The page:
This has brought us to a new bottom line.   Developed countries need to cut emissions by 8-10% a year!  Can a deregulated Free Market do this?  No.  Can unfettered expansion contract the extraction of natural resources?  No.  Klein says Climate Change is not an “issue.”  It is a

   civilizational wake-up call.

      She says it is necessary to give up “centrism”; to forego the practice of splitting the difference.  We need to THINK DIFFERENTLY AND WE NEED TO DO IT NOW!   We need to see neighbors and nature as partners in a grand project of mutual re-invention.  Adding emphasis to NOW is the International Energy Agency saying that if we do not get our emissions under control by 2017 , the fossil fuel economy will lock in extreme warming levels.  I.e, there is a certain level that, once it is reached, you can’t back off of it.  It is in a lock-in lock-down mode for decades.

     The U.N.’s  Intergovernmental Panel on Climate Change  is a collaboration of 195 countries and thousands of scientists.  They agree on the looming danger of a tipping point in Climate Change.

   Why do we hear about the “science” of climate change deniers?  They are funded by wealthy foundations and individuals for one thing.  For another, many recent studies have shown that the climate deniers are overwhelmingly conservative, wealthy, white, and male.  This all leans towards giving them a predisposition towards denying something that challenges the economic system that benefits them.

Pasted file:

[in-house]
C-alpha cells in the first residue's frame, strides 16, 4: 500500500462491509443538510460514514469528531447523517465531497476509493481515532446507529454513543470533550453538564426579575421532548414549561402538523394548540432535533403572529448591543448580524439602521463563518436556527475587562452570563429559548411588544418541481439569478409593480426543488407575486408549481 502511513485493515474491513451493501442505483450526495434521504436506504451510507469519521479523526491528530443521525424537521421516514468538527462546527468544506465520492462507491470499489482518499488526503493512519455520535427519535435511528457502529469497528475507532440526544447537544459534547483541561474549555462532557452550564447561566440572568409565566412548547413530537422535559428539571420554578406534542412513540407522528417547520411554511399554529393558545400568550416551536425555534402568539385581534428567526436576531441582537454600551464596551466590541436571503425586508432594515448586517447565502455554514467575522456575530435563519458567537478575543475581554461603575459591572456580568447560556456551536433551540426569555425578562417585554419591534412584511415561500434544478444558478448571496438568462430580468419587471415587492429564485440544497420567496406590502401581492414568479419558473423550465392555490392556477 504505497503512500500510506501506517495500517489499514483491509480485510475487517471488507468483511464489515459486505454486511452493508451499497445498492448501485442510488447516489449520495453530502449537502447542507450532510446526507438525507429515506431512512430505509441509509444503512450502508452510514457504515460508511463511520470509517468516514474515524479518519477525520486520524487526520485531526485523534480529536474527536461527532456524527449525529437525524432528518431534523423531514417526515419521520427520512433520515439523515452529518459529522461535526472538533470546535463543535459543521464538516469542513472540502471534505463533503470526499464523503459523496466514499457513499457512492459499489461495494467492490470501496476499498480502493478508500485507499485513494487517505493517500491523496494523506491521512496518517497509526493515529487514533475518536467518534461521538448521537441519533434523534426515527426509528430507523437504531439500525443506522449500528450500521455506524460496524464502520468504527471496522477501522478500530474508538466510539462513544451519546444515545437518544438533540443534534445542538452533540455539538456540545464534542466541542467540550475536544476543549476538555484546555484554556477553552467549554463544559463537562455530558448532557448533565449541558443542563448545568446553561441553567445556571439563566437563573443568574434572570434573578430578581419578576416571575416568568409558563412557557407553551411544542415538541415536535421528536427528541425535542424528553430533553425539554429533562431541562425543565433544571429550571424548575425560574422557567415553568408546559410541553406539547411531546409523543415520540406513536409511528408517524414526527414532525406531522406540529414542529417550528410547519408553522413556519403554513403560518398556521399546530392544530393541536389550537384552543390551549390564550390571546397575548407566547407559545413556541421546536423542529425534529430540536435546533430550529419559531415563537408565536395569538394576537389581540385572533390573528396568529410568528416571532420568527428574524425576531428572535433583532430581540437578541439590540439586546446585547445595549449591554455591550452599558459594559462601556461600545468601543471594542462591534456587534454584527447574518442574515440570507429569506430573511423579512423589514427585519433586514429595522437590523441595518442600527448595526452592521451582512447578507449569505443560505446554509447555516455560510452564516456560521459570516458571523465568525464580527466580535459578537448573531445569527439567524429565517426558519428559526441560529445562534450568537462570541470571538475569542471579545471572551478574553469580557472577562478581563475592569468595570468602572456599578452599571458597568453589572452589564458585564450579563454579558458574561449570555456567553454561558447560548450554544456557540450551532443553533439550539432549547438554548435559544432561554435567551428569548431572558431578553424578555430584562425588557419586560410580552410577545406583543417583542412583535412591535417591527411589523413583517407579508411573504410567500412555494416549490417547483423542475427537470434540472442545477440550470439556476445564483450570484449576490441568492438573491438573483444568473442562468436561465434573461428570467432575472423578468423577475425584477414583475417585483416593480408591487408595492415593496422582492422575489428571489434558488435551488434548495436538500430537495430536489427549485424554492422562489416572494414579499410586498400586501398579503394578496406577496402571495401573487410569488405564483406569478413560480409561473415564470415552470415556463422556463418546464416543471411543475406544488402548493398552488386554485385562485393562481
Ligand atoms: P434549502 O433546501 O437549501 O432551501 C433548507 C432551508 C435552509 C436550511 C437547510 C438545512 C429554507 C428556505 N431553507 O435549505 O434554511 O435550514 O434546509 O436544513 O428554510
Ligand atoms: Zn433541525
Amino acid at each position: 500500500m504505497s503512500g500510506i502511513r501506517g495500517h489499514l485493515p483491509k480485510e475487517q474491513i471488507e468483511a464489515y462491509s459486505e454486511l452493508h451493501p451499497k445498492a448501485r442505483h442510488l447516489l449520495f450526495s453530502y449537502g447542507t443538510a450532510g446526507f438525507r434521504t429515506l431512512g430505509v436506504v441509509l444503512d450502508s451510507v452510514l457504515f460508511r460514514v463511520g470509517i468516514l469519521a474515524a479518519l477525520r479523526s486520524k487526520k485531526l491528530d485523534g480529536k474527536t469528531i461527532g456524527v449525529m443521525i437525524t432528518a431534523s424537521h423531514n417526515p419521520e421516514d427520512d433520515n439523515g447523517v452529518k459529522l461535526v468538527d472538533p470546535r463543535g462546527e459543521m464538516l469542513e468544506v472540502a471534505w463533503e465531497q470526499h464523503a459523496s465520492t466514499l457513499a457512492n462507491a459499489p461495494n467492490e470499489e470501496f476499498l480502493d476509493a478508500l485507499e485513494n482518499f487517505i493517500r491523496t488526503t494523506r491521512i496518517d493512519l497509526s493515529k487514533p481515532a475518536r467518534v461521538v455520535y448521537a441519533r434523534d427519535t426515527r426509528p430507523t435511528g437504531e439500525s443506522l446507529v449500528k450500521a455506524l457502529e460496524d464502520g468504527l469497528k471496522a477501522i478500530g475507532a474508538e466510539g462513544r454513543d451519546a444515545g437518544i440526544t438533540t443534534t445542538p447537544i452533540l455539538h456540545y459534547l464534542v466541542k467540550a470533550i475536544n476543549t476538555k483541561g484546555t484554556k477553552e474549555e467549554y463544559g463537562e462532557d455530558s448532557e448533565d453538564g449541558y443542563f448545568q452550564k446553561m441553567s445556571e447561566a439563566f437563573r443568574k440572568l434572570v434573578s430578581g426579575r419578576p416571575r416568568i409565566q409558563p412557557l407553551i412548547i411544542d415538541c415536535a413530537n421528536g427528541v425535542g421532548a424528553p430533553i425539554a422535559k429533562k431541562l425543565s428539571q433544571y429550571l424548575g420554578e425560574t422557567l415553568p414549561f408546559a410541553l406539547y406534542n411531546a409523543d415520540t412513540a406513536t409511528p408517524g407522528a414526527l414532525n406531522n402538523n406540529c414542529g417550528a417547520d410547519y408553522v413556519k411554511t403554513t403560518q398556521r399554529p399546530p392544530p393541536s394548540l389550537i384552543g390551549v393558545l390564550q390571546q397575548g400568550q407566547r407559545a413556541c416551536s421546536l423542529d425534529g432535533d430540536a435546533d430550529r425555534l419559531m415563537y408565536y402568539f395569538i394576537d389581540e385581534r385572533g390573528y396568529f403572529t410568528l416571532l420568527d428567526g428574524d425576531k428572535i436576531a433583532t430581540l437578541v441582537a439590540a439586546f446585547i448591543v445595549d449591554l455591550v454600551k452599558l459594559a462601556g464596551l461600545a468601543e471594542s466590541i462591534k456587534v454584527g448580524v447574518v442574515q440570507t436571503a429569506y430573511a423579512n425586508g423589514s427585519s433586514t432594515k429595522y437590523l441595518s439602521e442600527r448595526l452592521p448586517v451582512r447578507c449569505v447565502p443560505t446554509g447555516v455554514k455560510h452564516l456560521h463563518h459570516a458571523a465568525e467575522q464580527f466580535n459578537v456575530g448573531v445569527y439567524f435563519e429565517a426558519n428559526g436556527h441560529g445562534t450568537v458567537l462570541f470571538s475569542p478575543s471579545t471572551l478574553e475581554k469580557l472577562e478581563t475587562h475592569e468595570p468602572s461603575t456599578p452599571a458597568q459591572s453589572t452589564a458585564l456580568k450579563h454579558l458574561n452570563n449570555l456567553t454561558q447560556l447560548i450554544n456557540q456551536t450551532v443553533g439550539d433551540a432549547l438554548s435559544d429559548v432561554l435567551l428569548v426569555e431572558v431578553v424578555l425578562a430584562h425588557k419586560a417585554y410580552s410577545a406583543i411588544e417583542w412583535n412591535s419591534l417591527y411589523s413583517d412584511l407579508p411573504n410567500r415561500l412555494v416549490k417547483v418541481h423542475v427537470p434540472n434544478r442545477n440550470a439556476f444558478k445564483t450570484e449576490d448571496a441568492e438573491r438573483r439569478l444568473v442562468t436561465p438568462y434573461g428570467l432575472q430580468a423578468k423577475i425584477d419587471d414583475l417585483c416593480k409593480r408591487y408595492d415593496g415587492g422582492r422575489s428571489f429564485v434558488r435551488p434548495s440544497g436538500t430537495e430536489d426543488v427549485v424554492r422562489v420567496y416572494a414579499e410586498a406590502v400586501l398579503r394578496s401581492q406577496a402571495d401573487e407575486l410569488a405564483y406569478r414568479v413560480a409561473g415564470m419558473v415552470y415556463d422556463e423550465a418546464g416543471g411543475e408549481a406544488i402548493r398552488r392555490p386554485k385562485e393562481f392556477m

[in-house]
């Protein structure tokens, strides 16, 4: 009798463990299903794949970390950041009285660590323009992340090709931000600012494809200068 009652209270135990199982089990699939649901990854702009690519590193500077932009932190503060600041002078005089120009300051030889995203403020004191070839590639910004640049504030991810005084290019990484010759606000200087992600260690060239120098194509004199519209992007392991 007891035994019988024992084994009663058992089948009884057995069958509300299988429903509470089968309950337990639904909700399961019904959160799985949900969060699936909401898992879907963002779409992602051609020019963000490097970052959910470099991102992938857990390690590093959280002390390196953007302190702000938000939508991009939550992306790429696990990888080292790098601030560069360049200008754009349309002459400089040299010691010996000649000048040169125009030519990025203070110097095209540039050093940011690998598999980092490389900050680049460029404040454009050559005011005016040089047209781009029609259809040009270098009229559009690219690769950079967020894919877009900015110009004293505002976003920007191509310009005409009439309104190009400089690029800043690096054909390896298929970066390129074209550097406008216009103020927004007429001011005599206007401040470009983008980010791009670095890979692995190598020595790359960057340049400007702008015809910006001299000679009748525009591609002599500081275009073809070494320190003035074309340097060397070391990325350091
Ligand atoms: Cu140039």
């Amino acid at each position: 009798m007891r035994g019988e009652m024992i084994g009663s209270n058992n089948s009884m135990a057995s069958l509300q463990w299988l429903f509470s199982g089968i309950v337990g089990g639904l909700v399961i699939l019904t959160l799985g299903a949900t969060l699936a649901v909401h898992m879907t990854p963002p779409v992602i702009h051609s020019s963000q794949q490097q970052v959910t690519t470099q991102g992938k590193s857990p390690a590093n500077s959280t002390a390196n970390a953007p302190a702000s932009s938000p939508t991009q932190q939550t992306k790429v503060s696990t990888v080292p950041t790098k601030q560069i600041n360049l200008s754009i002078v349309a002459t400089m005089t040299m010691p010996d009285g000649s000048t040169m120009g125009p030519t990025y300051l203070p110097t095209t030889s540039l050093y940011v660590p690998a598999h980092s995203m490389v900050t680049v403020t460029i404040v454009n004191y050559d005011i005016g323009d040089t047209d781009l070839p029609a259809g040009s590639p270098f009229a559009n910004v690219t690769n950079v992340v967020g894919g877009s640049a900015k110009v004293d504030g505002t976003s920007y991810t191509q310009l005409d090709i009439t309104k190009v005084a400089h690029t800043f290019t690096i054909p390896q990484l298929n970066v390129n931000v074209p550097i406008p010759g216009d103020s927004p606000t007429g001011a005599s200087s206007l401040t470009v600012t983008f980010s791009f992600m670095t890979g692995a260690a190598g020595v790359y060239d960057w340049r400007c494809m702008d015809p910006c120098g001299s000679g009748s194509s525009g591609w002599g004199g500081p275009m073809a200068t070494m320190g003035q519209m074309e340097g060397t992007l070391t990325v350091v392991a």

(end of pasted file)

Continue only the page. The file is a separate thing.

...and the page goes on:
We have been kicking the can down the road for 25 years now.  In 1988 there was a World Conference Change in Toronto.  300 scientists from 46 countries convened to offer findings that carbon emissions need to be cut.  In 1992 the Earth conference in Rio de Janeiro said that global emissions needed to be cut by 20% by 2005.  That has come and gone and they are not going down, they are going up.   It’s time for change or time for a new can.


     Of course there is always the scientific quick-fix.  More nuclear power and geo-engineering are popular fixes with some people.  Klein is quick to point out that this is doubling down on the reckless short term thinking that got us in the fix in the first place.